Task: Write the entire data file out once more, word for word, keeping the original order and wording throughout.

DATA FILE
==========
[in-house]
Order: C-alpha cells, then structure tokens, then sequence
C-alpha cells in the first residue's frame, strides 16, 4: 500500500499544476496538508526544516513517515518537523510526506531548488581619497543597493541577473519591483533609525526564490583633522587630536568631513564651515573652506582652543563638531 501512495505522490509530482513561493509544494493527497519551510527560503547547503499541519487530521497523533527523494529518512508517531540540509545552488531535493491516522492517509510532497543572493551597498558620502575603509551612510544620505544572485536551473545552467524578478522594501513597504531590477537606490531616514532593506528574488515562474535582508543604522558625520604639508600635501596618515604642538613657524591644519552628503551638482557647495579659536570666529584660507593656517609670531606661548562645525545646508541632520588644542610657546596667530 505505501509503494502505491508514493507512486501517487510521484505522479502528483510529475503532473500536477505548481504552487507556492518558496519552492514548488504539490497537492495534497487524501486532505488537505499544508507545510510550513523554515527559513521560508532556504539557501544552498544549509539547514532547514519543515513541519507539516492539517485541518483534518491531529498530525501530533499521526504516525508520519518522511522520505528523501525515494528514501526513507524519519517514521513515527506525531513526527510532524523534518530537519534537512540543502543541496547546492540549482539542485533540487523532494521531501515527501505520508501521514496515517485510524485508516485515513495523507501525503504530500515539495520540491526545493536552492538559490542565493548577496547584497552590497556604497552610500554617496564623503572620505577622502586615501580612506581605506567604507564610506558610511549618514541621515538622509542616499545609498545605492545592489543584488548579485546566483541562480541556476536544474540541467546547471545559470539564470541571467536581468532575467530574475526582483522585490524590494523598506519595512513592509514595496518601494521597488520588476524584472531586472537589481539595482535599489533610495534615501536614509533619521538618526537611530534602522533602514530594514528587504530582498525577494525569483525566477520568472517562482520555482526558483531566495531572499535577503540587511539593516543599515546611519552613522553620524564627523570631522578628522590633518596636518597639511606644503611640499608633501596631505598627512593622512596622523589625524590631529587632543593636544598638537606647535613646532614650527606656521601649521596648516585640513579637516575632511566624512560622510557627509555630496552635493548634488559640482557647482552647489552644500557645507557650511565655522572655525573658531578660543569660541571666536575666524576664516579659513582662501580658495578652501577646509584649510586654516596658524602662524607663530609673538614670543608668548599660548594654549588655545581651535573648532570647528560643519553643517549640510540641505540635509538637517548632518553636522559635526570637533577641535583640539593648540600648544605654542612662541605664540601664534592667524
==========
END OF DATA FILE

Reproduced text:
[in-house]
Order: C-alpha cells, then structure tokens, then sequence
C-alpha cells in the first residue's frame, strides 16, 4: 500500500499544476496538508526544516513517515518537523510526506531548488581619497543597493541577473519591483533609525526564490583633522587630536568631513564651515573652506582652543563638531 501512495505522490509530482513561493509544494493527497519551510527560503547547503499541519487530521497523533527523494529518512508517531540540509545552488531535493491516522492517509510532497543572493551597498558620502575603509551612510544620505544572485536551473545552467524578478522594501513597504531590477537606490531616514532593506528574488515562474535582508543604522558625520604639508600635501596618515604642538613657524591644519552628503551638482557647495579659536570666529584660507593656517609670531606661548562645525545646508541632520588644542610657546596667530 505505501509503494502505491508514493507512486501517487510521484505522479502528483510529475503532473500536477505548481504552487507556492518558496519552492514548488504539490497537492495534497487524501486532505488537505499544508507545510510550513523554515527559513521560508532556504539557501544552498544549509539547514532547514519543515513541519507539516492539517485541518483534518491531529498530525501530533499521526504516525508520519518522511522520505528523501525515494528514501526513507524519519517514521513515527506525531513526527510532524523534518530537519534537512540543502543541496547546492540549482539542485533540487523532494521531501515527501505520508501521514496515517485510524485508516485515513495523507501525503504530500515539495520540491526545493536552492538559490542565493548577496547584497552590497556604497552610500554617496564623503572620505577622502586615501580612506581605506567604507564610506558610511549618514541621515538622509542616499545609498545605492545592489543584488548579485546566483541562480541556476536544474540541467546547471545559470539564470541571467536581468532575467530574475526582483522585490524590494523598506519595512513592509514595496518601494521597488520588476524584472531586472537589481539595482535599489533610495534615501536614509533619521538618526537611530534602522533602514530594514528587504530582498525577494525569483525566477520568472517562482520555482526558483531566495531572499535577503540587511539593516543599515546611519552613522553620524564627523570631522578628522590633518596636518597639511606644503611640499608633501596631505598627512593622512596622523589625524590631529587632543593636544598638537606647535613646532614650527606656521601649521596648516585640513579637516575632511566624512560622510557627509555630496552635493548634488559640482557647482552647489552644500557645507557650511565655522572655525573658531578660543569660541571666536575666524576664516579659513582662501580658495578652501577646509584649510586654516596658524602662524607663530609673538614670543608668548599660548594654549588655545581651535573648532570647528560643519553643517549640510540641505540635509538637517548632518553636522559635526570637533577641535583640539593648540600648544605654542612662541605664540601664534592667524